He worked as a stylish, yet smart cop in Dhruva and has now undergone a miraculous transformation to play the role of a villager in Rangasthalam. So, how does Ram Charan accomplish this? The actor shares, “An actor’s longevity lies in playing roles which challenge him and push him to explore something new. Times have changed and the audience have become wiser. They want it different and they like to know that you have put in some efforts as an actor for a film. Above all, if you are not excited to do a character – be it Dhruva or Rangasthalam, there is no point in doing a film.”
How did he trust Sukumar, known for his quirky love stories, to pull off a hardcore masala film the right way? “I play Chitti Babu, a partially hearing impaired innocent guy. The logic behind this guy’s disorder has been wonderfully knitted in the film. Initially, I was a bit apprehensive to do this film and wondered as to how can Sukumar balance my character. Much to my surprise, he used this disability to the character’s advantage in comedy, romance, drama and action sequences. In every emotion, he got this characterisation beautifully that we never felt Chitti Babu and the film was two different aspects. There is something new about his expressions, mannerisms and body language. In fact, each character in
the movie is distinctive in their own way.”
Charan can’t stop gushing over the film. “The crux of the film lies in the greenery depicting beautiful locales, aesthetics and the golden-brown hue with dryness which I see as an important factor in the film apart from Samantha and my characterisations. All credit to Rathnavelu, the director of photography.”
The Magadheera actor, however, talks of one challenge he faced playing Chitti Babu. “I found the Godavari dialect tough as the pace of speaking is too fast. I had to master the accent and make the audience understand it. Sukumar was really particular about every single word I say in this film, without giving room for anyone (critics) to find fault with my characterisation."
Right from the costumes to accent and locations, he ensured that everything was completely authentic and if you watch the film, you will understand it.”
About how Rangasthalam could be a game changer for Telugu cinema, he says, “Stories with rural backdrop seem to working well in Telugu. Soggade Chinni Nayana and Fidaa were hits. I am sure that the story of guy who earns only Rs 500 and is not familiar with cities will strike a chord with the audiences. I’ve underplayed the character to make him look real. It helped that director Sukumar and I used to think alike (about Chitti Babu).”
The film shows the 32-year-old star in a lungi-clad and bearded look.
“Not many people knew that I have been wearing veshti (white lungis) at home for the last three years. When Sukumar came to narrate Rangasthalam, he was surprised to see me in a lungi. After the narration, when I asked him about the look of the protagonist, he said what you were wearing is your costume in the film. He believed that I was always comfortable in lungis.”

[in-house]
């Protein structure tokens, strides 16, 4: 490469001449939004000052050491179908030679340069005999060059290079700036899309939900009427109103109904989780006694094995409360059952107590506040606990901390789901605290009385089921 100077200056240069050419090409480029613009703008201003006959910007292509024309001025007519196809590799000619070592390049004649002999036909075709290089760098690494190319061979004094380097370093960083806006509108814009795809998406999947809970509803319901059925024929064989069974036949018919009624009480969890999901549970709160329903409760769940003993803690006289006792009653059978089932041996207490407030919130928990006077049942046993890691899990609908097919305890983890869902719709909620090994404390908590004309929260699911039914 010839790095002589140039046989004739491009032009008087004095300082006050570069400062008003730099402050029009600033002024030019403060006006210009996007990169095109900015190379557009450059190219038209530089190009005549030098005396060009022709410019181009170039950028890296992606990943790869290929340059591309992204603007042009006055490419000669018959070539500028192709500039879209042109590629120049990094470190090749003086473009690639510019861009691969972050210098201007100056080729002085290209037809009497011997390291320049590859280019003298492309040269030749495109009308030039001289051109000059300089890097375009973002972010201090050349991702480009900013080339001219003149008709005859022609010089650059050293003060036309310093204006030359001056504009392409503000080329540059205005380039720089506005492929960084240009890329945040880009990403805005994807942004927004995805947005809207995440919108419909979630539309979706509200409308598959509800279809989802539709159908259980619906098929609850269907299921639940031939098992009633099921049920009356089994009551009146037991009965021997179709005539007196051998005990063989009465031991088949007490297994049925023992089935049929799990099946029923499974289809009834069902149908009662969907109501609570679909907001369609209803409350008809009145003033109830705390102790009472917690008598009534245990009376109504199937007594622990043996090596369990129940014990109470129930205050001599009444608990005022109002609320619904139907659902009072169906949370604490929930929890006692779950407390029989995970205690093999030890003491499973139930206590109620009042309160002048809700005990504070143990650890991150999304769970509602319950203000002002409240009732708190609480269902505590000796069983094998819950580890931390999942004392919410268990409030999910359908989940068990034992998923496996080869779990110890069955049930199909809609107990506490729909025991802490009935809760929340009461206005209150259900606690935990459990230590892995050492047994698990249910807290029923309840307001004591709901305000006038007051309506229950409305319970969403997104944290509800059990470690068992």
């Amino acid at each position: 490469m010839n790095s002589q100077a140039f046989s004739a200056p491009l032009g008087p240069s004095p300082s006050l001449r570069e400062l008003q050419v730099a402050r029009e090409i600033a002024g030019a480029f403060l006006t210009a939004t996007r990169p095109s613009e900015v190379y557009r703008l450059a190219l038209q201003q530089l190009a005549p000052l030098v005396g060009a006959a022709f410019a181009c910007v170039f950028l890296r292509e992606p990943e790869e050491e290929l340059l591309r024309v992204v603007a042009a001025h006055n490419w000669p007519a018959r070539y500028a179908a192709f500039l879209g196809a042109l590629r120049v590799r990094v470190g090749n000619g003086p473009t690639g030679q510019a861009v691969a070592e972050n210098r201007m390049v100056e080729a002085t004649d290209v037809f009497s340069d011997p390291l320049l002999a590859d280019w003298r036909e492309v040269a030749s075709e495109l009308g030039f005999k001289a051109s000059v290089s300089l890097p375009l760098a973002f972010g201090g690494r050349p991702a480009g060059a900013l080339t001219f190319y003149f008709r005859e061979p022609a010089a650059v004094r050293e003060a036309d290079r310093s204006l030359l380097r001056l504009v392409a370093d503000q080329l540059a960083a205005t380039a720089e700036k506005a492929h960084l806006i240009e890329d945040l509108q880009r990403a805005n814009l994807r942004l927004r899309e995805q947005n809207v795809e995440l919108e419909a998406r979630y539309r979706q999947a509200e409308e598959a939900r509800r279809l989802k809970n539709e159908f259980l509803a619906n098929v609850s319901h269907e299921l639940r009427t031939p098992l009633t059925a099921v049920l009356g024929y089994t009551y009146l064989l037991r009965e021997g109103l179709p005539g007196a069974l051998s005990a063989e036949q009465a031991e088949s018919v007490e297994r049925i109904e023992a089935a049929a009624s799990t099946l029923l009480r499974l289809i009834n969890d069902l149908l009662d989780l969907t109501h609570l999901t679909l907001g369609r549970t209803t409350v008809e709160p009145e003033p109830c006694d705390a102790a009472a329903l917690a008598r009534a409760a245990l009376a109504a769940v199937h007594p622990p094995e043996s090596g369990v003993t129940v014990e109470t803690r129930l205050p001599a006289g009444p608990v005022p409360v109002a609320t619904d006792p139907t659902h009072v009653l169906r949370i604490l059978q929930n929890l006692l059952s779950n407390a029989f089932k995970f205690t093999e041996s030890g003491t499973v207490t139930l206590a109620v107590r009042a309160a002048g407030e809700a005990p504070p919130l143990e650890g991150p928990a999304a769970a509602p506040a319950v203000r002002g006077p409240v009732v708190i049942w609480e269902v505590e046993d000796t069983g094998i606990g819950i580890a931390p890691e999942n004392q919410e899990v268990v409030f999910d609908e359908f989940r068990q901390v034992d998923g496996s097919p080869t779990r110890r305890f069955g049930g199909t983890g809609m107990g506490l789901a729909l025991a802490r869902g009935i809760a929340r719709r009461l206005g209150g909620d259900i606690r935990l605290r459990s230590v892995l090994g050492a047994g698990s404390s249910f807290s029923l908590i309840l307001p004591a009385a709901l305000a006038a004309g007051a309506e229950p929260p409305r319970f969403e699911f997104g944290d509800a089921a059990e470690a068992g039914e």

The trailer shows a restrained Ram Charan with great composure, speaking with his eyes that remind us of his father and megastar Chiranjeevi. Talking about how he evolved as an actor, Charan explains, “I feel honoured and take it as a huge compliment when people compare me with my dad. My inspiration comes from my characters. When you are in a thought process of doing some good films or play different characters, such roles will naturally come to you. I’m in a happy space to understand films, pick and choose right roles.”
It’s been 10 years in the industry and does he still think there is pressure on him to deal with on account of being a star kid and the very need to prove himself again and again with his every film? Pat comes the reply, “I never blame someone for my thought process. I received accolades for my earlier performances. Be it Magadheera or Orange, the feedback has been the same. So, I don’t think people will scrutinise your performance just for the sake of it. If they like it that’s it else they are free to express their thoughts.”
For Charan, the biggest takeaway from Rangasthalam is, “We shot for 40 days in a village filled with tribals and infested with Maoists. So, the security was really tight. Adding to that, we have nothing there. We have created everything and we stayed on the banks of a river. We enjoyed fishing, drove boats, drank river water which was sweeter than bottled water. It’s a journey of self-discovery. I called on my wife and we stayed together there for 20 days. It’s most picturesque location which after some years, might not exist because of Polavaram project as it may submerge.”
So, what are his expectations on Rangasthalam? “Honestly, I’m not anticipating anything for Rangasthalam. Although it may sound boring, more than awards, people’s rewards are what ultimately matters to me. It feels good when your parents and friends say I’m proud to be your father/mother and friend. That’s enough!”
What’s next? “Rajamouli, NTR and I met and agreed to work on a film together. But I wasn’t given any narration as yet. I will start shooting for Boyapati Srinu’s film from April 10 and it will release around Dasara. I’m also committed to working on a film with Koratala Siva and we will divulge all the details soon.”